St. Charles Herald-Guide

Voters to decide in eight states to preserve traditional marriage

Jody Brown - November 1, 2006

(AgapePress) - Marriage traditionalists and pro-family leaders are predicting Wednesday's ruling in New Jersey requiring equal rights for same-sex couples will energize Christian conservatives in eight states where, in less than a week, voters will decide whether to amend their state constitutions to preserve traditional marriage.

A constitutional marriage amendment is on the ballot in eight states on November 7 -- Arizona, Colorado, Idaho, South Carolina, South Dakota, Tennessee, Virginia, and Wisconsin.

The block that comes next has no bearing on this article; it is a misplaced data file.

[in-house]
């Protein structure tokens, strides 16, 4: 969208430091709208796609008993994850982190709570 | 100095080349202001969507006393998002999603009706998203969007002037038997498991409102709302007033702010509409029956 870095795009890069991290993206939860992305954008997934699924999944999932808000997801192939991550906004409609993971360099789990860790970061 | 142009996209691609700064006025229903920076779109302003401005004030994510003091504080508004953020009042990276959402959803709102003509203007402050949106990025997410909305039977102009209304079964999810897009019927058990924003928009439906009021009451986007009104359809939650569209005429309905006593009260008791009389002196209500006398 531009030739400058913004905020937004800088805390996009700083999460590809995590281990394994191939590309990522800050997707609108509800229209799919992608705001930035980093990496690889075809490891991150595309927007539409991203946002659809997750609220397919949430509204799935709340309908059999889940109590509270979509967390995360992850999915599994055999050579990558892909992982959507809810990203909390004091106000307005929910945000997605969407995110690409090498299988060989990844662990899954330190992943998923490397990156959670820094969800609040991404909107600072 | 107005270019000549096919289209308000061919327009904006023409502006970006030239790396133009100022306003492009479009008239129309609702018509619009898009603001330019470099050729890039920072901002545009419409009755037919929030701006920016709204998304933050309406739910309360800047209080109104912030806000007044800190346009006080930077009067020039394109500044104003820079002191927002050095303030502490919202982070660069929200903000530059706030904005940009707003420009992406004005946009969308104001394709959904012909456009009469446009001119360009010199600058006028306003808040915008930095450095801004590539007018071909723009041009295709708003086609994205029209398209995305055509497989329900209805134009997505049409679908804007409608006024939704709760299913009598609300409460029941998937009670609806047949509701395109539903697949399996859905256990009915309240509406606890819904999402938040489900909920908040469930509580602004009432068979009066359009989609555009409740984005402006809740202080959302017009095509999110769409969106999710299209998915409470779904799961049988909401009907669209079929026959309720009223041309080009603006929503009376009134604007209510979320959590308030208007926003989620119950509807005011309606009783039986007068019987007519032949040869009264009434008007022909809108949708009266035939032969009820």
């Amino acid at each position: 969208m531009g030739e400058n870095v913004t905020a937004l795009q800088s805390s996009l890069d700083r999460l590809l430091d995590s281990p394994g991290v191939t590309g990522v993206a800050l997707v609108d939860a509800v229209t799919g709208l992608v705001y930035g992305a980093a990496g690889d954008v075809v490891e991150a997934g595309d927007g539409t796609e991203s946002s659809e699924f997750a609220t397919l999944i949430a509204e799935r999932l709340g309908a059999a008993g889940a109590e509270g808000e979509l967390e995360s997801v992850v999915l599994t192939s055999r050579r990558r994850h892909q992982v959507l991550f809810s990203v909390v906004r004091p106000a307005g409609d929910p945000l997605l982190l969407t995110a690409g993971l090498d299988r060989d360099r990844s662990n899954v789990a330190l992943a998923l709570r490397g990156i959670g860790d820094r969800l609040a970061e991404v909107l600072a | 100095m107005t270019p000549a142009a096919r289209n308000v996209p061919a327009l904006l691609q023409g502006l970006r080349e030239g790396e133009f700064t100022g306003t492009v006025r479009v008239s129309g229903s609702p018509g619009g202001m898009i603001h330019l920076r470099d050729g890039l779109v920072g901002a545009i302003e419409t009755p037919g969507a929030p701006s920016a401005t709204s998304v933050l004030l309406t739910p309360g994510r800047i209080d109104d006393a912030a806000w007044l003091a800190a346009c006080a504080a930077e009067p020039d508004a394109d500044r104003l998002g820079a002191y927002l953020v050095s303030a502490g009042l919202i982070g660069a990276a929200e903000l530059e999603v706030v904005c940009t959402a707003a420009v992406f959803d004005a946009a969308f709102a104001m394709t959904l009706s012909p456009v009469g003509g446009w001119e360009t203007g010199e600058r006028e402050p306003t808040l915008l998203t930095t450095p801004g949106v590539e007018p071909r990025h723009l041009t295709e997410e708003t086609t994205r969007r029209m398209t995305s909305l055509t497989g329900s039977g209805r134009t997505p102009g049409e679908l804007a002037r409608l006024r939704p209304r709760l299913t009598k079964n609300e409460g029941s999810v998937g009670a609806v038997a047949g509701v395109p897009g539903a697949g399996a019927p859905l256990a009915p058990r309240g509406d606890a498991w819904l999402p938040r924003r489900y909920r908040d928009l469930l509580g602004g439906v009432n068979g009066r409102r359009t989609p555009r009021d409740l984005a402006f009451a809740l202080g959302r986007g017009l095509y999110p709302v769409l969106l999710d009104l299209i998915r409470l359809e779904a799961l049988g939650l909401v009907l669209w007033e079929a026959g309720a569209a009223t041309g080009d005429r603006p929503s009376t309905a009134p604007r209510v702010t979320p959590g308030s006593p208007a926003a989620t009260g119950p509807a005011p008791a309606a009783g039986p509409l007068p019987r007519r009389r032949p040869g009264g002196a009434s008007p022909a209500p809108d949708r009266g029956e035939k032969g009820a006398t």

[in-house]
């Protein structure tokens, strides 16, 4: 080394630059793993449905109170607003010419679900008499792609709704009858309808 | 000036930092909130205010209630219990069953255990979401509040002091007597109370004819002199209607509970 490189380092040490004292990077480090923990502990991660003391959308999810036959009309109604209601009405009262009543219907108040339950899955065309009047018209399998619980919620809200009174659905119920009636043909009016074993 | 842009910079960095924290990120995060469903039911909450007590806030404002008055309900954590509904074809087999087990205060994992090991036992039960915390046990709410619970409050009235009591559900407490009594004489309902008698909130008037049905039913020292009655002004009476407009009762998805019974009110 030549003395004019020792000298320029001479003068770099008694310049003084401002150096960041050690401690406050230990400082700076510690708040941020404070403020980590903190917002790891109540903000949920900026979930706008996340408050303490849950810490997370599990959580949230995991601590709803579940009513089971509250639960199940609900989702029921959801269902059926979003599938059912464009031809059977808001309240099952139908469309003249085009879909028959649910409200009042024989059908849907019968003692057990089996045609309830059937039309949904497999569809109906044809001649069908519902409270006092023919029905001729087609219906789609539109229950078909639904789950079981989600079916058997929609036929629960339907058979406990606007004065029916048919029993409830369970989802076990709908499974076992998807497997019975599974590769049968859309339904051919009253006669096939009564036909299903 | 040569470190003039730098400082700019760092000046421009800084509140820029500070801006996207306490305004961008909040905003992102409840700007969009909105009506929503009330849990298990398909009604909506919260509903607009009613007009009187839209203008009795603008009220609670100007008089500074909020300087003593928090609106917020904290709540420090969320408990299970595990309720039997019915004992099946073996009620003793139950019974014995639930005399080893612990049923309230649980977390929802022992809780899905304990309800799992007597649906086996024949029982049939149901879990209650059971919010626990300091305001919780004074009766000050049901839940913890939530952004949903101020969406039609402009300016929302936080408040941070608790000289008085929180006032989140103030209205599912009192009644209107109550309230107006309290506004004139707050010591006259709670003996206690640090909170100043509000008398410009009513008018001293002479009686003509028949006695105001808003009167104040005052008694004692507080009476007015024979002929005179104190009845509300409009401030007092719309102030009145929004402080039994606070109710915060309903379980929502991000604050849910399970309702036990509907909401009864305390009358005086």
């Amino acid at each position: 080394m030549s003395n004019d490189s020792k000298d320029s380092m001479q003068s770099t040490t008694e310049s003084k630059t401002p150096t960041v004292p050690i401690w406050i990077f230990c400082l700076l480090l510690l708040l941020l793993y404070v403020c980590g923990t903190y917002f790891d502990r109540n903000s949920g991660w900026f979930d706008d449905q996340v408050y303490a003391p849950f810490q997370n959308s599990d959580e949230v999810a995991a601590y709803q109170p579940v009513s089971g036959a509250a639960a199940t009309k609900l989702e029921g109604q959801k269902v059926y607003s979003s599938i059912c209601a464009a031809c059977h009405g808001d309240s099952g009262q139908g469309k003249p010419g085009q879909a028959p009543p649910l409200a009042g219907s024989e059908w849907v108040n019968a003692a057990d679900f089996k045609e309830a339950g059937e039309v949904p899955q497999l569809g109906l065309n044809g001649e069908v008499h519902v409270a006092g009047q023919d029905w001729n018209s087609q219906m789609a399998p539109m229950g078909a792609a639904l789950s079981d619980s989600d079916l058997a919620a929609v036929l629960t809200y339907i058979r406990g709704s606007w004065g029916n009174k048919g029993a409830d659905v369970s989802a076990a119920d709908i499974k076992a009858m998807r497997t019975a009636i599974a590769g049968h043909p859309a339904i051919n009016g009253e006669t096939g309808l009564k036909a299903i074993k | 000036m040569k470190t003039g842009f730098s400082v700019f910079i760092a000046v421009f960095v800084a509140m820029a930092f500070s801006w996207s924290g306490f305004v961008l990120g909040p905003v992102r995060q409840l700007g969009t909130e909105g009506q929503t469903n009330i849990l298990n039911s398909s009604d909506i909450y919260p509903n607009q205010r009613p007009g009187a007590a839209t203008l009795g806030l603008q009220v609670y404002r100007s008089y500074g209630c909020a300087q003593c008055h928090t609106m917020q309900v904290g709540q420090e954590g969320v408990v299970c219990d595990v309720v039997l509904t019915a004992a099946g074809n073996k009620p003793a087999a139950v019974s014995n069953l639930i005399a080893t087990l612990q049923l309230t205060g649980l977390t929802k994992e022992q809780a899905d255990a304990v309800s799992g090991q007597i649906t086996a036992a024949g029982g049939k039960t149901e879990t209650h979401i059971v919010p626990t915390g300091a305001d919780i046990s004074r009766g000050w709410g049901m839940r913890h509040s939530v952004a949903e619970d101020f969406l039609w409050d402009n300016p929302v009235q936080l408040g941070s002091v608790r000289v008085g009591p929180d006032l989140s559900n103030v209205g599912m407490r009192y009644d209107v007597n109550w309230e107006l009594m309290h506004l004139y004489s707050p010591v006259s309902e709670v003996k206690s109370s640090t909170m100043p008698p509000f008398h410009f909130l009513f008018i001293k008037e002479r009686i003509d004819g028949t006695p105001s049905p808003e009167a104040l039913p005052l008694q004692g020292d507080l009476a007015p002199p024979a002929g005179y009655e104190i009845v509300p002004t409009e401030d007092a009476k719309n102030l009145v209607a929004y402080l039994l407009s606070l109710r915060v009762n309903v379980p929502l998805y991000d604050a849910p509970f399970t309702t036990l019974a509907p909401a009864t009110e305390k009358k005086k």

The recent New Jersey Supreme Court high court ruled just days ago that homosexual couples are entitled to the same rights as married heterosexual couples and gave state lawmakers 180 days to rewrite marriage laws to include homosexual couples or else to create civil unions in the state.

Bryan Fischer, executive director of the Idaho Values Alliance, says this court decision "highlights the urgency" for voters in his state to pass that state's marriage initiative, thus "insulating marriage policy in Idaho from activist judges."

"Our opponents have been saying all along that we don't need a marriage amendment because we already have a state law dealing with this issue," says Fischer. "Well, as Massachusetts and now New Jersey make clear, just having a state law is not enough to keep tyrannical judges from tampering with marriage." Passage of Idaho's marriage amendment, he says, will make sure that "what happened ... in New Jersey never happens here."